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Old 02-02-2017, 14:24   #1
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Is a forward looking sonar / fishfinder worth adding?

I have a Victor 34' Ketch fitted with all sorts of gizmos. I have a Garmin GPSMAP 4010 with Radar which I love. I have a NASA Clipper Depth gauge and repeater. I am tempted to buy and fit a GSD22 forward looking Sonar.

I sail on the east cost of the UK and I travel to France and back each year so I do have to watch the sandbanks. (typing that line I think I have answered my own question) Passage plan attached my route is red.

Is it worth the hassle of fitting one? They come up on ebay at around $200. Our son says why? the depth gauge works but I fancy a bit more info having gone aground twice thinking I know best (Who said women drivers?)

My question is "Is it worth getting one" bearing in mind that I have seen dry land above our position while crossing to France?
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Old 02-02-2017, 15:33   #2
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Re: Is a forward looking sonar / fishfinder worth adding?

Haven't seen discussion on the GSD22 but from owners of other brands/models of forward looking sonars the experience is generally good but one must understand the limitations.

The transducer can't see a long distance directly ahead of your boat, especially in rough or choppy seas. So don't expect to go flying along at hull speed in 1-2 meter seas and see sand banks far enough ahead to avoid grounding. But in calmer waters and slower speeds one can work into a shallow harbor or narrow channel and avoid the hazards.
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Old 02-02-2017, 15:55   #3
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Re: Is a forward looking sonar / fishfinder worth adding?

My impression is much the same (never used one, but have researched them). For motoring into unfamilure harbors, or rivers, at low speed they can be very helpful, but they are close to useless when underway at speed.
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Old 02-02-2017, 17:17   #4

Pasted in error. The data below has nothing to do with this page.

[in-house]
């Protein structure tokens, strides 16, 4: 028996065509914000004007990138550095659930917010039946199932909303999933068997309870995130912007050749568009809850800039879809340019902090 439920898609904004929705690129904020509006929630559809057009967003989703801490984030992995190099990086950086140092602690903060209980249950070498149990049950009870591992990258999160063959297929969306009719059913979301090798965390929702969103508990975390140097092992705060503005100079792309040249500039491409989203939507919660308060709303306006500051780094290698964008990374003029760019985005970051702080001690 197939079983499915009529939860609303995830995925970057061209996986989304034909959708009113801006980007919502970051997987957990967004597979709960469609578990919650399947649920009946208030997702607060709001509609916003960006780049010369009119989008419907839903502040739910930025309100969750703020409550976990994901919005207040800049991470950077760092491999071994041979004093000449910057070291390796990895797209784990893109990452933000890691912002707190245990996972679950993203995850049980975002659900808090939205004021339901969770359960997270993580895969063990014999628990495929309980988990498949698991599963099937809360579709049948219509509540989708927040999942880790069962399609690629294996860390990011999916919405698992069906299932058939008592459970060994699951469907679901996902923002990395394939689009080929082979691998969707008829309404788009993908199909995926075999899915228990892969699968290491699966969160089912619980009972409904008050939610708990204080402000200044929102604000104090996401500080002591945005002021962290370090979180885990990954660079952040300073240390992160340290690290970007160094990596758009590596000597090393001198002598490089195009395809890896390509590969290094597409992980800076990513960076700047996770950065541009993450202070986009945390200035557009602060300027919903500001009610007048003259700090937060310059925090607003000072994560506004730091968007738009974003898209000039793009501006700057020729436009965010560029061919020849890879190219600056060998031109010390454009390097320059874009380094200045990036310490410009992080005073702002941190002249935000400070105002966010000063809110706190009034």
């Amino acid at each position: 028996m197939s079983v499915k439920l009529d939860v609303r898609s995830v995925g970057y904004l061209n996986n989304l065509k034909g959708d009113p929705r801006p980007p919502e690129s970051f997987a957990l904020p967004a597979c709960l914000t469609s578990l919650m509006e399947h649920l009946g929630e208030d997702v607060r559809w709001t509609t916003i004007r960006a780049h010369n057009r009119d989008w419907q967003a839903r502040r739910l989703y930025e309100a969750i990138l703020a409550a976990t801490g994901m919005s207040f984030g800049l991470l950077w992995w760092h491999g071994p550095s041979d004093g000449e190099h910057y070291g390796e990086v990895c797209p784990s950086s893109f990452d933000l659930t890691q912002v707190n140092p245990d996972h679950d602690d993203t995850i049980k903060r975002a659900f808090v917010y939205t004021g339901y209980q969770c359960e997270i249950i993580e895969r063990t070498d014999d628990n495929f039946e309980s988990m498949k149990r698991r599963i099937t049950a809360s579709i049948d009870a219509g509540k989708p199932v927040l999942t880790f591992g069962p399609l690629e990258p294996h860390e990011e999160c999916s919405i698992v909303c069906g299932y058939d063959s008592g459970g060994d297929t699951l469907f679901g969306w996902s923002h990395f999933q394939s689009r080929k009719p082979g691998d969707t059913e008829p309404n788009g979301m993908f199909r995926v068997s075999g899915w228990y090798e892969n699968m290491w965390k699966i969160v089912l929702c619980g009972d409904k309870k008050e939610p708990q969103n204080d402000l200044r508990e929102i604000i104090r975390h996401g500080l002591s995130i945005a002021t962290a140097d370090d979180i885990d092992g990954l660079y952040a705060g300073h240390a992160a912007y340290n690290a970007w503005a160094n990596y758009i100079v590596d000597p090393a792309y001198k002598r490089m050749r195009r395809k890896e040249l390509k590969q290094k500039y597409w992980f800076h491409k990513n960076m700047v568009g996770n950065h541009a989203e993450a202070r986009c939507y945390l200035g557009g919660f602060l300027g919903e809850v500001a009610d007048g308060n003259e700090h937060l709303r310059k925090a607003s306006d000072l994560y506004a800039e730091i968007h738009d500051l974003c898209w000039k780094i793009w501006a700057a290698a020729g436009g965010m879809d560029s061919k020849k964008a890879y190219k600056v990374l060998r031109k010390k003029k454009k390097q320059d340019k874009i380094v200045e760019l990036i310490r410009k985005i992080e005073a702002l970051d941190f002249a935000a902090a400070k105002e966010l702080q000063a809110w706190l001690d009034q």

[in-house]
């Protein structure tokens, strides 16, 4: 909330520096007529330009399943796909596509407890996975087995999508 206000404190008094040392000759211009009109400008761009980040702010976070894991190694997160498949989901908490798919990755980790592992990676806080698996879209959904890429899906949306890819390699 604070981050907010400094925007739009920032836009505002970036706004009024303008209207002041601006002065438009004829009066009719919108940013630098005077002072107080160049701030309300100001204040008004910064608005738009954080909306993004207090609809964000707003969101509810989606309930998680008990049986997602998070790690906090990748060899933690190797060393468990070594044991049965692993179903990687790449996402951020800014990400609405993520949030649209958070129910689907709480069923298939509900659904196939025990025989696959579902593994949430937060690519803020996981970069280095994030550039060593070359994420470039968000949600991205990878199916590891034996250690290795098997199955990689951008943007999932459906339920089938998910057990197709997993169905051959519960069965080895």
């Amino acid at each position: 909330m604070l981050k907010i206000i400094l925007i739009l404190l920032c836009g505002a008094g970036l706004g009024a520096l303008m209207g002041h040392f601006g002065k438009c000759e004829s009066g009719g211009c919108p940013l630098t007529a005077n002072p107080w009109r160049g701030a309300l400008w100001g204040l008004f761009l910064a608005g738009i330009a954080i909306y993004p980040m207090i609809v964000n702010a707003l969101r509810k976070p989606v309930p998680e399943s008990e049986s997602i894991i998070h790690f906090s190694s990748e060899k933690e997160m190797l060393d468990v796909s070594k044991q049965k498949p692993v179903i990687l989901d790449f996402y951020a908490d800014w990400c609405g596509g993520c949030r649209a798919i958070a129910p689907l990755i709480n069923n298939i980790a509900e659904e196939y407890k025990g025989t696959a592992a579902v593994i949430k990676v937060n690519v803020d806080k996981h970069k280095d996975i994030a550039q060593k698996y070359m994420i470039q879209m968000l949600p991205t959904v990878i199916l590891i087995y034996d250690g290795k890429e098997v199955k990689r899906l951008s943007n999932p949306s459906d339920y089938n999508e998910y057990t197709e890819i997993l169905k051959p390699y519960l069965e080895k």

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Re: Is a forward looking sonar / fishfinder worth adding?

When I outfitted my Catalina 470 for cruising, I installed Interphase Forwarding Looking Sonar.

That was one of the best gadgets I had on the boat.

It worked great moving around shallow rivers and it was invaluable in unfamiliar anchorages.

If I was outfitting for cruising again, I would definitely put one on this list.

In 2012, Interphase was purchased by Garmin and shut down.

Garmin now uses similar forward looking sonar technology.

Here is a test on five different units
Forward-looking sonar: 5 units tested - Practical Boat Owner
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Old 02-02-2017, 17:34   #5
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Re: Is a forward looking sonar / fishfinder worth adding?

We recently bought a Dragonfly and installed it on our dinghy! We use it to scout out anchorages accurately using the Navionics link. I'll take the dinghy and drive around all the local anchorages for a few hours recording the bottom. I have been able to find many places to anchor that are not shown on the charts or locations within a known anchorage but off to the side where we can drop a stern anchor in a crowded anchorage and stay in place.

If we could fit a Panoptix sonar on our boat we would!
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Old 02-02-2017, 19:44   #6
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Re: Is a forward looking sonar / fishfinder worth adding?

I have an Echopilot FLS, and it's very useful when anchoring amongst coral heads.


It's less useful in shallow sand/mud , because it only "sees" forward about 4 times the depth. Given that we're fairly often in < 1 metre of water...
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Old 02-02-2017, 19:51   #7